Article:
By keeping yourself healthy, you can give yourself the best chance of successfully resisting triggers when they are presented to you. You may already be familiar with the acronym H.A.L.T, which stands for Hungry, Angry, Lonely, and Tired. These are four feelings or emotions which can make relapses more likely, so take the time to avoid them. Keep yourself well-nourished, learn to socialize in healthy surroundings, get enough sleep, and learn how to manage your emotions with healthier outlets.

While it won’t always be possible to avoid triggers, having effective coping mechanisms and strategies will ensure that you’re able to resist triggers and continue living a healthy and sober lifestyle.

Leading a drug-free life

A drug-free lifestyle isn’t solely about cutting out drugs and/or alcohol. It involves removing drug-related people, situations, and environments from your lifestyle too. If you continue to socialize with friends you used to take drugs with, for example, this will increase the chances of you relapsing.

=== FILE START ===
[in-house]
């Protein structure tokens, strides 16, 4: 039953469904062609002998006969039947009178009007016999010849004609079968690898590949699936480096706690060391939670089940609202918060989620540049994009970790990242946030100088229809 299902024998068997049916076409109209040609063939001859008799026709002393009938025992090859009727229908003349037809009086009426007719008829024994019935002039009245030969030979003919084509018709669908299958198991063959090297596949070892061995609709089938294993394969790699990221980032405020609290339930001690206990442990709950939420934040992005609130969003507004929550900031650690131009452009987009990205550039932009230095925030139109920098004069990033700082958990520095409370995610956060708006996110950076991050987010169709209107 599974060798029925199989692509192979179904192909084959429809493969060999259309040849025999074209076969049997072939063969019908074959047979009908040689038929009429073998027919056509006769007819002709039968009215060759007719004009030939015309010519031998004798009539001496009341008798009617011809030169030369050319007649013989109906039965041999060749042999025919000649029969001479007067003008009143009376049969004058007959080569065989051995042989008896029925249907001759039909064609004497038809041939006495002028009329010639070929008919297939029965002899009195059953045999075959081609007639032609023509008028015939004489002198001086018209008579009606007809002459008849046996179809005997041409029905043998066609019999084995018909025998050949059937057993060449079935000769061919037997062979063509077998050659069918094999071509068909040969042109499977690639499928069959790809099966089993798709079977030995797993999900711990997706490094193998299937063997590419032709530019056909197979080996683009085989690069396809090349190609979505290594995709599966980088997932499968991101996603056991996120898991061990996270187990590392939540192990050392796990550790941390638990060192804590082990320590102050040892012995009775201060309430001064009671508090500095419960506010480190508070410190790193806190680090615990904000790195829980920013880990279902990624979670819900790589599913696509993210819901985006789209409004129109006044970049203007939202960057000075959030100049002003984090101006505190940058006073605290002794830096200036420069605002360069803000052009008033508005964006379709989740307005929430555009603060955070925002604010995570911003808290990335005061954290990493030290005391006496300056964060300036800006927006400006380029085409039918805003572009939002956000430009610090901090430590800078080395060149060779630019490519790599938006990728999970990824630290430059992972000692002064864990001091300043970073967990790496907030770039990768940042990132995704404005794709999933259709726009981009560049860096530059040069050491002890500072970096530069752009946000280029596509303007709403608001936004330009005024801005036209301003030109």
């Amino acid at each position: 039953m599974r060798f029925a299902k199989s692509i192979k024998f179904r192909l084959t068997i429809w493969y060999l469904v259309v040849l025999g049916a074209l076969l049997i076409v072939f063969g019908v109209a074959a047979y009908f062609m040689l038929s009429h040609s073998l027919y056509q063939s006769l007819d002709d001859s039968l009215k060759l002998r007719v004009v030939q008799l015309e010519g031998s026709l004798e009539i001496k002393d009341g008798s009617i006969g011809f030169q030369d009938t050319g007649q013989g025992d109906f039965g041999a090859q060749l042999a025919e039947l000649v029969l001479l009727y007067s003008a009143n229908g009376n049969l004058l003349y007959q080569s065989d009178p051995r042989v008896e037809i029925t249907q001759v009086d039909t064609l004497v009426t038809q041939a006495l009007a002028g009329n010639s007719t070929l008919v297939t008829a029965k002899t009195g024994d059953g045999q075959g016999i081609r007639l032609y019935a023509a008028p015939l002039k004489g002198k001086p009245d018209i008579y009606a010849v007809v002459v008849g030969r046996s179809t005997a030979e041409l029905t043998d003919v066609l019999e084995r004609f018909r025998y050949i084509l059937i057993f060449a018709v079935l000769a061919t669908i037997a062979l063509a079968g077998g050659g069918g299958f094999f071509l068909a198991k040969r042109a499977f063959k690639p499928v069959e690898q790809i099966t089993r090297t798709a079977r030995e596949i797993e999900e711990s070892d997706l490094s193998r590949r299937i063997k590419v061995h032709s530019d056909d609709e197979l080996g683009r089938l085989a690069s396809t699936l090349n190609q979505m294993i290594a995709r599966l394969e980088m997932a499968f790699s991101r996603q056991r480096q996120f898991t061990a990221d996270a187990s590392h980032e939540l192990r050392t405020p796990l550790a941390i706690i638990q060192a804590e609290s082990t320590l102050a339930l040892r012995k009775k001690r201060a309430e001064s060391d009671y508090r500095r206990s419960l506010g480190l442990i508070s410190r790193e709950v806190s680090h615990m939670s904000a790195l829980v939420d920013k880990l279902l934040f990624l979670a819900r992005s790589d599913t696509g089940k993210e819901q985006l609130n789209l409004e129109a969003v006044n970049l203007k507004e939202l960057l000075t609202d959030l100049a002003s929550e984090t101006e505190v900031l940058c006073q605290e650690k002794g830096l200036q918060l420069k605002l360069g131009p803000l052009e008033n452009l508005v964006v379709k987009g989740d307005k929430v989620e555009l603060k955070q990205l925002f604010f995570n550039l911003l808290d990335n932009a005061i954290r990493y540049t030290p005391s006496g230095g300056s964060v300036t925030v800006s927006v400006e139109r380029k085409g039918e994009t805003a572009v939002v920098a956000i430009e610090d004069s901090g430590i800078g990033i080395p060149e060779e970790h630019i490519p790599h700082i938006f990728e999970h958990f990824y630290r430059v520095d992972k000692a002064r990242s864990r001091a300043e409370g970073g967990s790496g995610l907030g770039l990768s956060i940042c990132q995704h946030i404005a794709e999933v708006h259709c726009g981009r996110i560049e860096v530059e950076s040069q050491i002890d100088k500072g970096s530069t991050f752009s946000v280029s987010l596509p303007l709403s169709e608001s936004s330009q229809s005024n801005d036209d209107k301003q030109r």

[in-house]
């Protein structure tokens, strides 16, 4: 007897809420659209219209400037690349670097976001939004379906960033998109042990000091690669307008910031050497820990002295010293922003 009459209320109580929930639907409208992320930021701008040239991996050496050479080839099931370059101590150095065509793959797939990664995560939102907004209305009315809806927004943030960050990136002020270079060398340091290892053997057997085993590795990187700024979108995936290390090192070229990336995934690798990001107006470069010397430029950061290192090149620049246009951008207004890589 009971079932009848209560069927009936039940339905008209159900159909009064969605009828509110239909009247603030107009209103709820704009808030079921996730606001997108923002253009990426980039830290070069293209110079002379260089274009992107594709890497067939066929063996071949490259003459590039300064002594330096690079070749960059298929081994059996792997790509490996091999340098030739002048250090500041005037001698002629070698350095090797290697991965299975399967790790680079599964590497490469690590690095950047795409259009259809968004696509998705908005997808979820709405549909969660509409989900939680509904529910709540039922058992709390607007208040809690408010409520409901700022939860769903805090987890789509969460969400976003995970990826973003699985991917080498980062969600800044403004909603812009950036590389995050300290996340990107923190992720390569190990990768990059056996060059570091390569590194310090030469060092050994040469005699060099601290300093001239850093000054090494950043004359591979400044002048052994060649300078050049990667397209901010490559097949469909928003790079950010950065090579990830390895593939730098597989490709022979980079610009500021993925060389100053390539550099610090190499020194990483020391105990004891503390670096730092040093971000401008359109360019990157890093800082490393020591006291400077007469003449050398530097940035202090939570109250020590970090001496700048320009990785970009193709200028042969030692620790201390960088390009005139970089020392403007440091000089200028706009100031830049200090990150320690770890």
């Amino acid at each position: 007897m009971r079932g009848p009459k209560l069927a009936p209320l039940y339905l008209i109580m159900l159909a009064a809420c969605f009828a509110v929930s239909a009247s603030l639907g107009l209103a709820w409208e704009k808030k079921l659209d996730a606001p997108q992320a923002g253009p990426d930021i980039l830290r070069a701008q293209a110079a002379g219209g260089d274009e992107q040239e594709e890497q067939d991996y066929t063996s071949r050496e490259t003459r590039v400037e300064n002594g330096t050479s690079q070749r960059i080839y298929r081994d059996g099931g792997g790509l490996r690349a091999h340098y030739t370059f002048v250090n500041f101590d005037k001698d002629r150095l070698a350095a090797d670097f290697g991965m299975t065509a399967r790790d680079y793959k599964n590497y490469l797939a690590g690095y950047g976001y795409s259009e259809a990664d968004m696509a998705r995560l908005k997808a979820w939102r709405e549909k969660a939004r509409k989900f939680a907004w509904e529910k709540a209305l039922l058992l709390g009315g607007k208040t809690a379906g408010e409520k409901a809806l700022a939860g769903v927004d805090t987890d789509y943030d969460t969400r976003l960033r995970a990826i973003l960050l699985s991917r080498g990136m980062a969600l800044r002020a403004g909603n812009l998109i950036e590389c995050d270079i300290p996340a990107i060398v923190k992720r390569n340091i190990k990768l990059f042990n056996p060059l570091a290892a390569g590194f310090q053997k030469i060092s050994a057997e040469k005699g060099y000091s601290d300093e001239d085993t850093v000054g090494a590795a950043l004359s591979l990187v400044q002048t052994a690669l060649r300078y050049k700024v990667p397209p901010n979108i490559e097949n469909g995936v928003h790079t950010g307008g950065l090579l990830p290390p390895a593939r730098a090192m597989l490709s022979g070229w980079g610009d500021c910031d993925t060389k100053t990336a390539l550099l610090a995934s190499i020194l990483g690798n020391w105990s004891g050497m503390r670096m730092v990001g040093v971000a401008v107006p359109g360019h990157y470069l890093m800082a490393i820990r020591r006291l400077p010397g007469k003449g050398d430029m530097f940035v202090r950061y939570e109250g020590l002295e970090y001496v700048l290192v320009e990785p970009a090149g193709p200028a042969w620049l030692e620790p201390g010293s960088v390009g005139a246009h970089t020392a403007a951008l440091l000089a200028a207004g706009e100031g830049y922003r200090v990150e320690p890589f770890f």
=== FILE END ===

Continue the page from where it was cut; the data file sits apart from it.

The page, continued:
By assessing every area of your life and removing drug or alcohol-related scenarios, friends, environments, and even family members, you are more likely to abstain from consuming alcohol and/or taking drugs successfully. At the same time, broadening your life with new, healthier challenges, environments, and goals can help to fill the gap that’s left and give you new aims to focus on.

Conclusion

Seeking help for addiction to drugs and/or alcohol may not always be easy, but it is the first step to changing your life. With various treatment options and recovery programs available, you can begin to overcome your addictions now. To learn more, contact

Addiction Helpline America now on (844) 377-8070.

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Addiction Helpline

Get Help Now. Call Our Addiction Helpline (844) 377-8070